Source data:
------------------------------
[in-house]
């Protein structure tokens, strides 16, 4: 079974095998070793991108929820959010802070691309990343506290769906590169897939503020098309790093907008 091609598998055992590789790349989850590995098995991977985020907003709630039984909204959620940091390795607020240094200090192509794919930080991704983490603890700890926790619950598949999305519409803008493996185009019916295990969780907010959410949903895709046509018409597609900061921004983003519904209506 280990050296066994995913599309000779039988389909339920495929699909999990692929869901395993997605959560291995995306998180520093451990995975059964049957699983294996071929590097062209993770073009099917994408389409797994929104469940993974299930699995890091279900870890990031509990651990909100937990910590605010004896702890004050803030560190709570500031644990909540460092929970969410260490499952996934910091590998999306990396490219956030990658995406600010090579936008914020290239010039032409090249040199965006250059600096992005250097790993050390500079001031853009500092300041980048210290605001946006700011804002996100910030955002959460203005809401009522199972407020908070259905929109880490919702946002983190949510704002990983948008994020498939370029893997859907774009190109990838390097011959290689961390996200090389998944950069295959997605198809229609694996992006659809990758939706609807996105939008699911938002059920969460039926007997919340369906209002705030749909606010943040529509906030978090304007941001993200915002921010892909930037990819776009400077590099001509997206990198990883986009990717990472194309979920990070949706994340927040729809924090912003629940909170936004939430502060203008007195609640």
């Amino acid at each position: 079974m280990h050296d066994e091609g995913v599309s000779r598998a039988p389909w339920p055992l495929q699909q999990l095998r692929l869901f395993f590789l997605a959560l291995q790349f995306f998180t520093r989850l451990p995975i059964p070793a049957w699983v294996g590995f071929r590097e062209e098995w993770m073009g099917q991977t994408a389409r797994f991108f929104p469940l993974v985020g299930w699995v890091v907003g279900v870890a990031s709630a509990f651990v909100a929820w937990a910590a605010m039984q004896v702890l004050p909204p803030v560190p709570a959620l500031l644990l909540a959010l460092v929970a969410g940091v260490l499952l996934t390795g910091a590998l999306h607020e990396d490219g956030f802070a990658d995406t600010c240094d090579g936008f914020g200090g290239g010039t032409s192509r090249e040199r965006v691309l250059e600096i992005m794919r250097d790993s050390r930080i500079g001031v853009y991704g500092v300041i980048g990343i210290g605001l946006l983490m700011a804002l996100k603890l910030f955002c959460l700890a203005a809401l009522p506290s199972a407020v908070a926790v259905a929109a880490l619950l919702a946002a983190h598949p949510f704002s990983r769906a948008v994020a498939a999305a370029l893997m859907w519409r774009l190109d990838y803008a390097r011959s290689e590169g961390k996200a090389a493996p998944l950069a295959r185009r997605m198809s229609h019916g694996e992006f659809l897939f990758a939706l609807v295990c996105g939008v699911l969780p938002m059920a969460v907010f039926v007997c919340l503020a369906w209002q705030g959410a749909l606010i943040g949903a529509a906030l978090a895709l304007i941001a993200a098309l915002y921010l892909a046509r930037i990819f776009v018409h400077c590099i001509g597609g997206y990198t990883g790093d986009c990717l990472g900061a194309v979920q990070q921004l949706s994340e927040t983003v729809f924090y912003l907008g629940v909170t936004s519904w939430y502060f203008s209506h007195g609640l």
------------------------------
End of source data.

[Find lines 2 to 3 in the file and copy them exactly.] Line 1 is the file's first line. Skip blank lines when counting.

């Protein structure tokens, strides 16, 4: 079974095998070793991108929820959010802070691309990343506290769906590169897939503020098309790093907008 091609598998055992590789790349989850590995098995991977985020907003709630039984909204959620940091390795607020240094200090192509794919930080991704983490603890700890926790619950598949999305519409803008493996185009019916295990969780907010959410949903895709046509018409597609900061921004983003519904209506 280990050296066994995913599309000779039988389909339920495929699909999990692929869901395993997605959560291995995306998180520093451990995975059964049957699983294996071929590097062209993770073009099917994408389409797994929104469940993974299930699995890091279900870890990031509990651990909100937990910590605010004896702890004050803030560190709570500031644990909540460092929970969410260490499952996934910091590998999306990396490219956030990658995406600010090579936008914020290239010039032409090249040199965006250059600096992005250097790993050390500079001031853009500092300041980048210290605001946006700011804002996100910030955002959460203005809401009522199972407020908070259905929109880490919702946002983190949510704002990983948008994020498939370029893997859907774009190109990838390097011959290689961390996200090389998944950069295959997605198809229609694996992006659809990758939706609807996105939008699911938002059920969460039926007997919340369906209002705030749909606010943040529509906030978090304007941001993200915002921010892909930037990819776009400077590099001509997206990198990883986009990717990472194309979920990070949706994340927040729809924090912003629940909170936004939430502060203008007195609640």
């Amino acid at each position: 079974m280990h050296d066994e091609g995913v599309s000779r598998a039988p389909w339920p055992l495929q699909q999990l095998r692929l869901f395993f590789l997605a959560l291995q790349f995306f998180t520093r989850l451990p995975i059964p070793a049957w699983v294996g590995f071929r590097e062209e098995w993770m073009g099917q991977t994408a389409r797994f991108f929104p469940l993974v985020g299930w699995v890091v907003g279900v870890a990031s709630a509990f651990v909100a929820w937990a910590a605010m039984q004896v702890l004050p909204p803030v560190p709570a959620l500031l644990l909540a959010l460092v929970a969410g940091v260490l499952l996934t390795g910091a590998l999306h607020e990396d490219g956030f802070a990658d995406t600010c240094d090579g936008f914020g200090g290239g010039t032409s192509r090249e040199r965006v691309l250059e600096i992005m794919r250097d790993s050390r930080i500079g001031v853009y991704g500092v300041i980048g990343i210290g605001l946006l983490m700011a804002l996100k603890l910030f955002c959460l700890a203005a809401l009522p506290s199972a407020v908070a926790v259905a929109a880490l619950l919702a946002a983190h598949p949510f704002s990983r769906a948008v994020a498939a999305a370029l893997m859907w519409r774009l190109d990838y803008a390097r011959s290689e590169g961390k996200a090389a493996p998944l950069a295959r185009r997605m198809s229609h019916g694996e992006f659809l897939f990758a939706l609807v295990c996105g939008v699911l969780p938002m059920a969460v907010f039926v007997c919340l503020a369906w209002q705030g959410a749909l606010i943040g949903a529509a906030l978090a895709l304007i941001a993200a098309l915002y921010l892909a046509r930037i990819f776009v018409h400077c590099i001509g597609g997206y990198t990883g790093d986009c990717l990472g900061a194309v979920q990070q921004l949706s994340e927040t983003v729809f924090y912003l907008g629940v909170t936004s519904w939430y502060f203008s209506h007195g609640l």